Even More Sources

This time, from the Lewis Walpole Library of prints.  They are mostly satires - which are problematic to use as sources, of course, but they do tell you what people thought were the newest and most ridiculous parts of fashion, and the bits that aren't being satired in a specific drawing are usually pretty accurate.  Some images are just linked.

Pendant miniatures:

A Sweating Hostess, 1797

An Amazonian Dress, 1797

The Art of Fainting in Company, 1797


A Bit of Flattery, 1806
A Matrimonial Puzzle, 1797
A North Britain's Contrivance, 1797

A Promenade to a Rout, 1796
A Tete-a-Tete, 1799
Admiration and Scorn, 1797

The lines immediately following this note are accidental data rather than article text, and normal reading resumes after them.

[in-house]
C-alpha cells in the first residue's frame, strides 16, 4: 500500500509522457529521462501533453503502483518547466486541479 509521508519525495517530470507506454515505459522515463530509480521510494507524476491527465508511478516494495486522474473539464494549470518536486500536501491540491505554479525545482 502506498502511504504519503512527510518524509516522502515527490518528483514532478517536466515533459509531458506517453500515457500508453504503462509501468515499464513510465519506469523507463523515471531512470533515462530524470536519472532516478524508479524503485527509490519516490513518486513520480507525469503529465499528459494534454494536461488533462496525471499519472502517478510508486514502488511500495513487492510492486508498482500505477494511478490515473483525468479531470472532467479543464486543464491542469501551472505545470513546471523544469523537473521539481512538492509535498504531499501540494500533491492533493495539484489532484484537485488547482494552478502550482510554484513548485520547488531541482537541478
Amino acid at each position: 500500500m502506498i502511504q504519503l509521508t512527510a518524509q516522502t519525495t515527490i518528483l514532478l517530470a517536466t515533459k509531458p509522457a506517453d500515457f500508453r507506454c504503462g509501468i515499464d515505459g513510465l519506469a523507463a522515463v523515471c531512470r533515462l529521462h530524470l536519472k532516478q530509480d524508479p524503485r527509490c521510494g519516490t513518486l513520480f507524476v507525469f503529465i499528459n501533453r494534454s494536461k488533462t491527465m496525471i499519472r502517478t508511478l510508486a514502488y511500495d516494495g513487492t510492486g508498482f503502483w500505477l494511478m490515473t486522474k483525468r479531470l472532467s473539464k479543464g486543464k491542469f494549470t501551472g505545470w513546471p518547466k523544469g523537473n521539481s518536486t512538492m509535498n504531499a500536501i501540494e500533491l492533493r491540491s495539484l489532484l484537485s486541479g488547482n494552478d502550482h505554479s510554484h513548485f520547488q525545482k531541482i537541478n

An Affecting Interview, 1804
An Offering to Plenty, 1797
Astonishment and Scorn, 1797
Bashful Lovers, 1798
Beauty and Fashion, 1797
Boreas Effecting what Health and Modesty Could Not, 1800
The Prodigal Son Revelling with Harlots, 1799
Transparent Pieces, 1799

Spencers and other Outerwear:

A Dashee!, 1797
The Inconvience of Wigs, 1798
Pupils of Nature, 1798

Looking Through the Quizzing Glass, 1797


A Corner, near the Bank, 1797
Beauty and Fashion, 1797
Betty Canning, 1791
Les Merveilleuses, 1797

The Virgin Shape Warehouse, 1799